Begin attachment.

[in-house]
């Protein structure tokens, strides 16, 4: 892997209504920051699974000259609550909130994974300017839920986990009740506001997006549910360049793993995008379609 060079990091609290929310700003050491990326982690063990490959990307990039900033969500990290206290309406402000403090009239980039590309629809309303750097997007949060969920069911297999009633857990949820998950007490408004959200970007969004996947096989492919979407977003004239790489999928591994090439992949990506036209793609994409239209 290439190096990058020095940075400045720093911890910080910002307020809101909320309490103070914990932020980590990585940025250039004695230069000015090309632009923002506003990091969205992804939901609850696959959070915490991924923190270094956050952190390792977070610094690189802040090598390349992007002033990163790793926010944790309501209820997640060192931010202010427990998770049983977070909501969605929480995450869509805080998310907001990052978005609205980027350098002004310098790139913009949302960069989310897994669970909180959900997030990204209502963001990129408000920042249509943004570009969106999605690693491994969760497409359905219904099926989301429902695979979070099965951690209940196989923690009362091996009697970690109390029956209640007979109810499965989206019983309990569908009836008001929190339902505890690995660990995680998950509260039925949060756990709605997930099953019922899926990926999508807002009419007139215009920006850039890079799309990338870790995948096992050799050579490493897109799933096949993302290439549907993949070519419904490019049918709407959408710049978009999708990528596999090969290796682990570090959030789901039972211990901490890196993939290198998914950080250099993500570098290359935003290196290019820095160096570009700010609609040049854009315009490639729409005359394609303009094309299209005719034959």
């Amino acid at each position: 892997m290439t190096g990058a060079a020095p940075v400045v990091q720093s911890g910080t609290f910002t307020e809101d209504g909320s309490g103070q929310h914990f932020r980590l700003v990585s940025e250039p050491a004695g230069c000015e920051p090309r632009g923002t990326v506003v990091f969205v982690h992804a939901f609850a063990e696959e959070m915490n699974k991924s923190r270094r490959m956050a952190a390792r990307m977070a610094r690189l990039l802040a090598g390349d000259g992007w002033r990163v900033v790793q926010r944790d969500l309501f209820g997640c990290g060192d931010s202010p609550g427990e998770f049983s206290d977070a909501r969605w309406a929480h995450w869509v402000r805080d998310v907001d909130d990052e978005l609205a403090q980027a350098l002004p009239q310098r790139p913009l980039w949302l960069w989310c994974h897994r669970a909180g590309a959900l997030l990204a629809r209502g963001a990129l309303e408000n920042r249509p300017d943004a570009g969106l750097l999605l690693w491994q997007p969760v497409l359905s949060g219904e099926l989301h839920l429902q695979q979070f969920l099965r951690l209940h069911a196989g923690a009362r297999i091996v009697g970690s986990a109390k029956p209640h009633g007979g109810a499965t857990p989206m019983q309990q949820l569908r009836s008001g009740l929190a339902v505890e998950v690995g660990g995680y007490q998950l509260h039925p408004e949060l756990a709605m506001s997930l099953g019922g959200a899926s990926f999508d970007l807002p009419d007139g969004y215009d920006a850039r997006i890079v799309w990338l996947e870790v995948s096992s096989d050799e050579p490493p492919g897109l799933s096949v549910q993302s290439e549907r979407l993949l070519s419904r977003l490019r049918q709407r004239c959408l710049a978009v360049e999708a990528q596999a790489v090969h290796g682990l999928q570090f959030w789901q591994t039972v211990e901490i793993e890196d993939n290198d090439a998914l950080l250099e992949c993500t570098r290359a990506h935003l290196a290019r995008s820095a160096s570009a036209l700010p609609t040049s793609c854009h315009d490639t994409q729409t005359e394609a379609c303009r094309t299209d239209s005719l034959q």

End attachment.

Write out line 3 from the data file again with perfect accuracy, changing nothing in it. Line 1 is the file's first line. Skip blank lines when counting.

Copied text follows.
């Amino acid at each position: 892997m290439t190096g990058a060079a020095p940075v400045v990091q720093s911890g910080t609290f910002t307020e809101d209504g909320s309490g103070q929310h914990f932020r980590l700003v990585s940025e250039p050491a004695g230069c000015e920051p090309r632009g923002t990326v506003v990091f969205v982690h992804a939901f609850a063990e696959e959070m915490n699974k991924s923190r270094r490959m956050a952190a390792r990307m977070a610094r690189l990039l802040a090598g390349d000259g992007w002033r990163v900033v790793q926010r944790d969500l309501f209820g997640c990290g060192d931010s202010p609550g427990e998770f049983s206290d977070a909501r969605w309406a929480h995450w869509v402000r805080d998310v907001d909130d990052e978005l609205a403090q980027a350098l002004p009239q310098r790139p913009l980039w949302l960069w989310c994974h897994r669970a909180g590309a959900l997030l990204a629809r209502g963001a990129l309303e408000n920042r249509p300017d943004a570009g969106l750097l999605l690693w491994q997007p969760v497409l359905s949060g219904e099926l989301h839920l429902q695979q979070f969920l099965r951690l209940h069911a196989g923690a009362r297999i091996v009697g970690s986990a109390k029956p209640h009633g007979g109810a499965t857990p989206m019983q309990q949820l569908r009836s008001g009740l929190a339902v505890e998950v690995g660990g995680y007490q998950l509260h039925p408004e949060l756990a709605m506001s997930l099953g019922g959200a899926s990926f999508d970007l807002p009419d007139g969004y215009d920006a850039r997006i890079v799309w990338l996947e870790v995948s096992s096989d050799e050579p490493p492919g897109l799933s096949v549910q993302s290439e549907r979407l993949l070519s419904r977003l490019r049918q709407r004239c959408l710049a978009v360049e999708a990528q596999a790489v090969h290796g682990l999928q570090f959030w789901q591994t039972v211990e901490i793993e890196d993939n290198d090439a998914l950080l250099e992949c993500t570098r290359a990506h935003l290196a290019r995008s820095a160096s570009a036209l700010p609609t040049s793609c854009h315009d490639t994409q729409t005359e394609a379609c303009r094309t299209d239209s005719l034959q």